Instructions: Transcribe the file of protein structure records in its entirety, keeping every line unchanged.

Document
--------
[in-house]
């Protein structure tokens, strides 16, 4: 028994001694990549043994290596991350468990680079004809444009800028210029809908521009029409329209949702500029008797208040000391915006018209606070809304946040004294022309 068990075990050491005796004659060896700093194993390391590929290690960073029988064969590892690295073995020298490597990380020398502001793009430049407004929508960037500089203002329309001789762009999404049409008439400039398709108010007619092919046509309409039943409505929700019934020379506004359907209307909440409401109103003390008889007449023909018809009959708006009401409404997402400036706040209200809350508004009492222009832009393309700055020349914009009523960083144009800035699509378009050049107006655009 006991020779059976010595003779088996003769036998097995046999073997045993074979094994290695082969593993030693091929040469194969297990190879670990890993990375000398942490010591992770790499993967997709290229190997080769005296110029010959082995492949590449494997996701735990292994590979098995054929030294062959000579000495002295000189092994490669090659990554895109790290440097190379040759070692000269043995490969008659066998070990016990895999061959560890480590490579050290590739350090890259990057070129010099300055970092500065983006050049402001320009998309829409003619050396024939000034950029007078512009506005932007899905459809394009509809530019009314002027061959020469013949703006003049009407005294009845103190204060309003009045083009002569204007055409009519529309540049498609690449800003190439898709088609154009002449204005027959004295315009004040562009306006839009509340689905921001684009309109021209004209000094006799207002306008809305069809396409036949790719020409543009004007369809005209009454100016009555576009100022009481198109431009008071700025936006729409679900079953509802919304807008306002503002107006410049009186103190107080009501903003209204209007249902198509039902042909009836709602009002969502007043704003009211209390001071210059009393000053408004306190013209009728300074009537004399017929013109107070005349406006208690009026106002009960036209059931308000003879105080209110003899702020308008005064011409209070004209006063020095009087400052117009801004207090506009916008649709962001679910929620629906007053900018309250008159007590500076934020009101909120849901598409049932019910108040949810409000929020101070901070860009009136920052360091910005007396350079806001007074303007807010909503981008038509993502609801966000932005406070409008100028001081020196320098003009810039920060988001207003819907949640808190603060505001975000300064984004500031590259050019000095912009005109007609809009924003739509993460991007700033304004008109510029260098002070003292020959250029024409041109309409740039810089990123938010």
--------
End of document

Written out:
[in-house]
């Protein structure tokens, strides 16, 4: 028994001694990549043994290596991350468990680079004809444009800028210029809908521009029409329209949702500029008797208040000391915006018209606070809304946040004294022309 068990075990050491005796004659060896700093194993390391590929290690960073029988064969590892690295073995020298490597990380020398502001793009430049407004929508960037500089203002329309001789762009999404049409008439400039398709108010007619092919046509309409039943409505929700019934020379506004359907209307909440409401109103003390008889007449023909018809009959708006009401409404997402400036706040209200809350508004009492222009832009393309700055020349914009009523960083144009800035699509378009050049107006655009 006991020779059976010595003779088996003769036998097995046999073997045993074979094994290695082969593993030693091929040469194969297990190879670990890993990375000398942490010591992770790499993967997709290229190997080769005296110029010959082995492949590449494997996701735990292994590979098995054929030294062959000579000495002295000189092994490669090659990554895109790290440097190379040759070692000269043995490969008659066998070990016990895999061959560890480590490579050290590739350090890259990057070129010099300055970092500065983006050049402001320009998309829409003619050396024939000034950029007078512009506005932007899905459809394009509809530019009314002027061959020469013949703006003049009407005294009845103190204060309003009045083009002569204007055409009519529309540049498609690449800003190439898709088609154009002449204005027959004295315009004040562009306006839009509340689905921001684009309109021209004209000094006799207002306008809305069809396409036949790719020409543009004007369809005209009454100016009555576009100022009481198109431009008071700025936006729409679900079953509802919304807008306002503002107006410049009186103190107080009501903003209204209007249902198509039902042909009836709602009002969502007043704003009211209390001071210059009393000053408004306190013209009728300074009537004399017929013109107070005349406006208690009026106002009960036209059931308000003879105080209110003899702020308008005064011409209070004209006063020095009087400052117009801004207090506009916008649709962001679910929620629906007053900018309250008159007590500076934020009101909120849901598409049932019910108040949810409000929020101070901070860009009136920052360091910005007396350079806001007074303007807010909503981008038509993502609801966000932005406070409008100028001081020196320098003009810039920060988001207003819907949640808190603060505001975000300064984004500031590259050019000095912009005109007609809009924003739509993460991007700033304004008109510029260098002070003292020959250029024409041109309409740039810089990123938010």